There were also more men in the UK-wide analysis (154,999 vs. 95,262 women), indicating that, even before the gap in salaries and contributions levels has an effect, there are significantly more men receiving pension contributions in the first place. This is likely to be impacted by the auto enrolment eligibility rules which mean that employees earning less than £10,000 per annum are not automatically enrolled into their workplace scheme.
What you can do
For starters, immediately stop viewing your husband’s or partner’s pension as your own. Immediately stop entertaining notions that you will one day strike it rich. And stop imagining that voluntary euthanasia will be legal by then, so you won’t have to live through retirement anyway.
Then, start saving – not into your little, cute cash ISA or instant access account but into a proper stocks and shares ISA, Innovative Finance ISA, Lifetime ISA or PENSION. Or if you can afford it, ALL OF THE ABOVE. You can still invest small amounts monthly into these. Set up a direct debit and you won’t even notice you don’t have the money anymore.
Why not cash?
Stocks and shares returns are way higher than cash returns over almost any long term period. It’s only when you get close to actually retiring that you might be justified in switching your money to lower risk cash. If you are not employed but self-employed, as so many women are, you will not be receiving any pension contributions from an employer so you will have to do your own private pension.
A pension plan gives you FREE MONEY in the form of tax relief, meaning you get an automatic 20% or 40% uplift on your contributions, depending on whether you are a basic or higher-rate taxpayer. If that still doesn’t make sense then just trust us, pensions are a good deal when compared with other retirement savings options.
Lifetime ISAs, to be introduced in just over a month, also represent FREE MONEY. But rather than offering tax relief, the Lifetime ISA gives you a 20% Government top-up on savings made, as long as you keep them in the ISA until you retire (or buy a house, if you are a first-time buyer).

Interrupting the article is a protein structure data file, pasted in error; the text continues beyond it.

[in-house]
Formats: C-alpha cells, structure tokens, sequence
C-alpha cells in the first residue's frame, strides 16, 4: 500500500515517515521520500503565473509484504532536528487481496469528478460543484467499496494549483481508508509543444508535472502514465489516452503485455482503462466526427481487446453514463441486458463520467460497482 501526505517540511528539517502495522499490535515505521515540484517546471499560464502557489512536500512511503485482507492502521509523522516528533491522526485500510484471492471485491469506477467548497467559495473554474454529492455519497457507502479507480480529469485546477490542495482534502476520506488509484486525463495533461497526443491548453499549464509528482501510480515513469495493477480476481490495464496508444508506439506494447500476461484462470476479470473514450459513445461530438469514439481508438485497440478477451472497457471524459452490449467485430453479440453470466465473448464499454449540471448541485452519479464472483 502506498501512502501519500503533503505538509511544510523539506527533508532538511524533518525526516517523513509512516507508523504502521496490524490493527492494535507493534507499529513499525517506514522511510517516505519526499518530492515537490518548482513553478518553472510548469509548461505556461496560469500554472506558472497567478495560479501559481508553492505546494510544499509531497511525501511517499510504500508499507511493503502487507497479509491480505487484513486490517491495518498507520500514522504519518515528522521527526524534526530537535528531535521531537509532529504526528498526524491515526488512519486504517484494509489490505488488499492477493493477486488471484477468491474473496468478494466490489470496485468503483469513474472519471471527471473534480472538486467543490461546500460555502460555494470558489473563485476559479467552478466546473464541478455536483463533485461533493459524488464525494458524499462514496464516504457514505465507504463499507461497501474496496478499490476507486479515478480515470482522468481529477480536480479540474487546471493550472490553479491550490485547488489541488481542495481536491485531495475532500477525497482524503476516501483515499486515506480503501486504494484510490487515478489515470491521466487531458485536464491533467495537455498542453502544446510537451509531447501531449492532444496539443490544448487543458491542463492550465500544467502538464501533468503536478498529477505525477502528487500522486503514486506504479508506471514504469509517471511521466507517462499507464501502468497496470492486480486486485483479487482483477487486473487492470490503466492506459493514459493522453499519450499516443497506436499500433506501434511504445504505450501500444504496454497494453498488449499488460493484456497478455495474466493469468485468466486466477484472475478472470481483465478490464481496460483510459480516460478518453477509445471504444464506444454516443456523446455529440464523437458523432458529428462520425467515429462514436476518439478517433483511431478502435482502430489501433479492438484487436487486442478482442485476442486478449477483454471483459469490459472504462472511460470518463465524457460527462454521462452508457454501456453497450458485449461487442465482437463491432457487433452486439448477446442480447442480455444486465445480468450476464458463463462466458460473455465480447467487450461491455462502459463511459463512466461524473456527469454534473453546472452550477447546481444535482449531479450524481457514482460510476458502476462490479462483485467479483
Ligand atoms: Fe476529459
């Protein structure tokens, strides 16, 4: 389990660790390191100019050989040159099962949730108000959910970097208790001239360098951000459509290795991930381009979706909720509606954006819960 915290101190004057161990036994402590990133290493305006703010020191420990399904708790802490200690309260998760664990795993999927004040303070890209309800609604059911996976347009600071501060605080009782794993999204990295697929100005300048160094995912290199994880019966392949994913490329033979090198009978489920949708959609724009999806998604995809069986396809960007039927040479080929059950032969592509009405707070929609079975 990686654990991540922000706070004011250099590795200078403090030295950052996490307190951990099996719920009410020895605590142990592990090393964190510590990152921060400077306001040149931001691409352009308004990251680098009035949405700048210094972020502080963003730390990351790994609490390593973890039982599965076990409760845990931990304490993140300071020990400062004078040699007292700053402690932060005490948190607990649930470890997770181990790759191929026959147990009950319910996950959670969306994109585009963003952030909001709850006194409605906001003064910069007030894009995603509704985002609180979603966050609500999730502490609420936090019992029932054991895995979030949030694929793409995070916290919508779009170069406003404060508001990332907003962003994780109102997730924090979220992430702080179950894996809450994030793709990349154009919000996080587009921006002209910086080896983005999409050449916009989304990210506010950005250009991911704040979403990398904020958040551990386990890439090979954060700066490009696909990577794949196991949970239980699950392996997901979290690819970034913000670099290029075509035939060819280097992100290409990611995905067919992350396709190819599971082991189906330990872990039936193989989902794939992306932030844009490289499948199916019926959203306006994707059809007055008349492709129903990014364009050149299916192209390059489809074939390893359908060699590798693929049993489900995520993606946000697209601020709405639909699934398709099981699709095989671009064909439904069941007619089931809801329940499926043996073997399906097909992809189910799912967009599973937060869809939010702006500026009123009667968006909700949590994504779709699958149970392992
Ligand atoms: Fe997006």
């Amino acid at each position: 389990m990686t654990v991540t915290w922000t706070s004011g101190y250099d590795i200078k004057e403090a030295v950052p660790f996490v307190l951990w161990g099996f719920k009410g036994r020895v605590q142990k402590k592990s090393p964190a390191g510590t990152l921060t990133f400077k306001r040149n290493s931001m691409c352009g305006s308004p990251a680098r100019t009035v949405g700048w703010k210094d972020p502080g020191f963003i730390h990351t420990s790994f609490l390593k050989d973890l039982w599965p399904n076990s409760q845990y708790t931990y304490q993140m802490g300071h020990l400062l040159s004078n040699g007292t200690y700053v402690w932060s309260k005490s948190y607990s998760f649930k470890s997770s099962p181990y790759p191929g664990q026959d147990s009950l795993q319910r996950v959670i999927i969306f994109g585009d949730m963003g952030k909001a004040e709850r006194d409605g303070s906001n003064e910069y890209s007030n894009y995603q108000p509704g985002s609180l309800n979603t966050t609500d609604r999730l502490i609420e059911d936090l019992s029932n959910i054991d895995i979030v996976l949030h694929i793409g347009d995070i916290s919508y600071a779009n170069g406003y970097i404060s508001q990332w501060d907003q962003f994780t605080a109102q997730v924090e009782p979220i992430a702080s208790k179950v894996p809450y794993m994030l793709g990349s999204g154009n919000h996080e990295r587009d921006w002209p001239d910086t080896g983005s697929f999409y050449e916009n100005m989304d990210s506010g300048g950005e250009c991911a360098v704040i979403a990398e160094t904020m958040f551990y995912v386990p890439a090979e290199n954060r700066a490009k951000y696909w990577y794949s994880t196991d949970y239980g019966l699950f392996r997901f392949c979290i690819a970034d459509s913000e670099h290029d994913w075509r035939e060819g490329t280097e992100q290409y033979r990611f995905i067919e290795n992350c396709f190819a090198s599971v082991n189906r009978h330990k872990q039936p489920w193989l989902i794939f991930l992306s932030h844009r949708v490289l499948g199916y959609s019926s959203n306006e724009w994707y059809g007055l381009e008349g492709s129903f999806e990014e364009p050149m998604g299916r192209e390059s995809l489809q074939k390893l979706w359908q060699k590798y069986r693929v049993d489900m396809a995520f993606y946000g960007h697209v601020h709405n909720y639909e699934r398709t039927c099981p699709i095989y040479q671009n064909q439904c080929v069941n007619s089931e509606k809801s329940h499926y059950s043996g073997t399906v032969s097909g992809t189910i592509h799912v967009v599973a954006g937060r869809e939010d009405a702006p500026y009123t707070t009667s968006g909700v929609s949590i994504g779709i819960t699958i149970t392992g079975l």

Finally, if you give even a capuchin monkey about the future of the rest of the world and the planet your progeny will inherit, choose sustainable funds or asset managers that build in concern for environmental and social issues. They perform as well as the more rapacious, mainstream funds out there over the long term, which retirement saving, unless you are 60 already, is. So why not? EQ Investors has a positive impact portfolio we likey.
There’s a wonderful fund search tool on the website Fund Ecomarket and an app called the Shape App that gives individual stocks a rating for their responsibility, if you are bold enough to want to pick your own companies to invest your ISA in. Alliance Trust Sustainable Futures, Impax and WHEB Asset Management are all names to look out for.
Where I am putting my own pension savings
One of the reasons I get so emo about this issue is that my own pension savings are kind of on hold as I have a 2-yr old, work part-time, self-employed and am paying nearly £1,000 a month in childcare. I am the classic pensions gap victim. Nevertheless, I am consoled by my more generous than average previous employer pension scheme. My former workplace paid 11% on top of my 5% contributions, so when I left, I had a decent pot of about £35,000 sitting there gaining £s. It’s still there – there are guarantees which I would lose if I moved that pot elsewhere.
In addition, I co-own a small flat in Nottingham with my sister, which we bought in 2006. This is currently rented out. We are repaying the capital on the mortgage, and so when the time comes for me to retire, the mortgage will be long gone and the flat will hopefully still be generating some income. This is not ideal. That income will still be taxed. I will still have the outgoings of property maintenance. But I will also have the option of selling it and re-investing that cash (minus the capital gains tax) elsewhere, when the time comes.
Zurich has launched a series of new tools to help people imagine, plan and manage their own financial well-being. To access these go to:https://www.zurich.co.uk/futureyou/pensions.